WASHINGTON (Reuters) - The dramatic collision of U.S. and Russian satellites is the latest in a series of orbital events that highlight an urgent need for better monitoring of the growing traffic in space.
Tuesday’s crash will increase calls for additional Pentagon spending to track space debris and satellites, U.S. space experts said. It also may give new impetus to a drive to set international standards for companies and governments operating in space that may include equipping new satellites with sensors or mandatory propulsion systems so they can be moved to ease traffic congestion.
China’s anti-satellite test in January 2007 sparked concerns about the U.S. ability to quickly determine if any problems were caused by natural phenomenon, technical malfunctions, debris strikes, or even enemy attacks.
Iran’s launch of its first satellite earlier this month was a reminder of the growing number of space-faring nations which are adding to the traffic.
U.S. and European officials this week called for expanded efforts to monitor objects in space. Better information and technology might have helped to avert the satellite crash, which created at least 500 to 600 new bits of debris that could jeopardize other spacecraft in the future, they said.
“It emphasizes the need for expanded safety and navigational situational awareness, as well as the potential benefit of establishing some kind of international standards,” said one senior U.S. official, who asked not to be named.
U.S. defence spending is under increasing pressure, but lawmakers are more apt to back preventative spending now that a major collision -- once considered unlikely -- has occurred, said one congressional aide.
The crash of a U.S. communications satellite and a defunct Russian military satellite was a wake-up call that government action was needed to “clean” up increasingly congested orbits, said Vladimir Agapov, a senior Russian scientist.
It also “clearly demonstrated the inability of the current surveillance systems” to accurately predict close encounters quickly enough to avert a collision, said Agapov. He works with the International Space Observation Network (ISON), a nongovernmental group that uses a worldwide network of 18 scientific optical facilities to track objects in space.
U.S. officials and Iridium, owner of the U.S. satellite that crashed, remained tight-lipped about whether they knew that there was a possibility of Tuesday’s crash. But one U.S. official, who asked not to be named, said the collision had come as a surprise, noting that the U.S. government simply lacked the resources to track every object in space.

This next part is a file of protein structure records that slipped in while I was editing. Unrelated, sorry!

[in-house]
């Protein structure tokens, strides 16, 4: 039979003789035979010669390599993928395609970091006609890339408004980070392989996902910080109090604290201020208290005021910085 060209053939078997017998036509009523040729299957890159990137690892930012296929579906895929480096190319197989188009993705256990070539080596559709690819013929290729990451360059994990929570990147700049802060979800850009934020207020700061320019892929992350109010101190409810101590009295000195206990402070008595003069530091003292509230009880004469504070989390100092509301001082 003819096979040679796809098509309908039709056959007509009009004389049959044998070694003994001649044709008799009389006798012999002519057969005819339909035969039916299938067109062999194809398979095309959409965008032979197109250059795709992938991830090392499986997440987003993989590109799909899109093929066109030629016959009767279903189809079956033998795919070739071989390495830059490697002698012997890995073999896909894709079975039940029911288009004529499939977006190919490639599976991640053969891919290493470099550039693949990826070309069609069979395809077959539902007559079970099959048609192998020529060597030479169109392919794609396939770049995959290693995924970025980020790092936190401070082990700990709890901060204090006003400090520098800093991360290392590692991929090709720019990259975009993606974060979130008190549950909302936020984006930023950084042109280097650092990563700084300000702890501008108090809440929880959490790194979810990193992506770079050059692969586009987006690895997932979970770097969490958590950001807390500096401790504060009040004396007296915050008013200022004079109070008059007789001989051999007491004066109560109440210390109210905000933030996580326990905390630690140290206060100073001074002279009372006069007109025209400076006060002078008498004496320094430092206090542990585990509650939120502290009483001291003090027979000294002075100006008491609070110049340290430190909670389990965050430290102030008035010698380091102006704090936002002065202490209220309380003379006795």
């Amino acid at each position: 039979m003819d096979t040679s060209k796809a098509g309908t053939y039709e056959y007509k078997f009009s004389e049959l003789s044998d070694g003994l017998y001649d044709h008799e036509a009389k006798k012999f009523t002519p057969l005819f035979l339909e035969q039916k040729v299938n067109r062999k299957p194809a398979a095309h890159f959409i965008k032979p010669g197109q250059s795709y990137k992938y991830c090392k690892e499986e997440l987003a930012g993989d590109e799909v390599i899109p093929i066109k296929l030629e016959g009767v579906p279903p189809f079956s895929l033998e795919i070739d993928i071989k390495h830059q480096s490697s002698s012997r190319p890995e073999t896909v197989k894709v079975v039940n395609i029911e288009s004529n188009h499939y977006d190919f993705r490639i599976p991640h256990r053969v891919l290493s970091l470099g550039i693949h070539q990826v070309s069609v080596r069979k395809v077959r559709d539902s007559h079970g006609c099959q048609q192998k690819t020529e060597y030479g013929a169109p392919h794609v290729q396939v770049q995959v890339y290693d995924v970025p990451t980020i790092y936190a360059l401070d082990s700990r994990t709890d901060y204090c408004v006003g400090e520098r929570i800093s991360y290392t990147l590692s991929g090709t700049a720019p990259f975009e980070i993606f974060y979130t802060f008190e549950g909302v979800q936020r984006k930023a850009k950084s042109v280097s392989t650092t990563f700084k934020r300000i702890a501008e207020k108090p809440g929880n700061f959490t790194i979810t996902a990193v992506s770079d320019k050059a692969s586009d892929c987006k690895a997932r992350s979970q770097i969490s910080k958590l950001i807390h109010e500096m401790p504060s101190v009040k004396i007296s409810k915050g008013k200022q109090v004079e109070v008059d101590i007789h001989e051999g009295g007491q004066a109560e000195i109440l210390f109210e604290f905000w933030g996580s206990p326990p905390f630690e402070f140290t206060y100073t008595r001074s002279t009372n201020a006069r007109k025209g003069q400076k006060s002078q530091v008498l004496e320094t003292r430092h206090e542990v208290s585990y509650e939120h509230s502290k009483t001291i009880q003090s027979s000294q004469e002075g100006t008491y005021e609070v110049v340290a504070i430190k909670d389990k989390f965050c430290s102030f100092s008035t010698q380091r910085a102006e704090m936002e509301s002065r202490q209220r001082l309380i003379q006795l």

Bo Andersen, director of the Norwegian space agency, said the accident demonstrated why Europe needs to collect its own independent space traffic data rather than relying mainly on U.S. information.
The 19-nation European Space Agency agreed in November to spend some 50 million euros researching an alternative system for tracking space debris.
The United States spends billions to develop and launch new satellites each year, including secret projects for military or intelligence operations. Much of the U.S. economy is increasingly dependent on satellites and any mishap or disruption can affect a range of services.
But funding for monitoring and surveillance has been limited to a mere fraction of overall spending. That worries some military officials who say the stakes are too high to risk more collisions.
Some critics also question the reliability of U.S. data, citing one recent case in which reports about the location of a commercial satellite were off by thousands of kilometres.
The U.S. government’s own concerns were exacerbated by the recent failure of two classified satellites. One was a small research satellite later destroyed by the U.S. government, and the other was a missile warning satellite, Northrop Grumman’s DSP 23, which failed in mid-September.
Both cases showed the need for better “intelligence about what we’ve got up there,” said one U.S. official.
The United States has remained reluctant to share orbital data about its satellites, prompting some observers to warn that incomplete orbital data increase the risk of collisions.
The United States recently moved two smaller satellites built by Lockheed Martin to inspect the defunct DSP 23, and the use of such “inspector” satellites could be expanded.
U.S. officials are also examining other technologies, including one loosely modelled on the sensors and cameras installed in cars and trucks that warn of impending crashes. The technology could be developed quickly but would add to the cost of already-expensive weapons systems.
Jonathan McDowell, astronomer at the Harvard-Smithsonian Centre for Astrophysics, said the Russian satellite lacked a propulsion system that would have allowed the Russians to move it out of low-earth orbit as it neared the end of its life.
Hundreds of the 900 or so active satellites on orbit today also lacked a system that would allow them to be move out of harm’s way, McDowell said. Future satellites should be required to have the ability to be moved, as well as fuel reserves and possibly even a second, emergency system, he said.
Nations might also consider requiring operators to move satellites out of crowded orbits once their work was done, he said. “With thousands of satellites up there and orbits getting crowded, you’ve got to be able to get out of the way.”
The Obama administration has already signalled a greater interest in coordinated global efforts, vowing to restore U.S. leadership on space and seek a worldwide ban on weapons that interfere with military and commercial satellites.
It also promised to look at threats to U.S. satellites, contingency plans to keep information flowing from them, and what steps are needed to protect spacecraft against attack.
Reporting by Andrea Shalal-Esa; Additional reporting by Tim Hepher and Jim Wolf; Editing by Richard Chang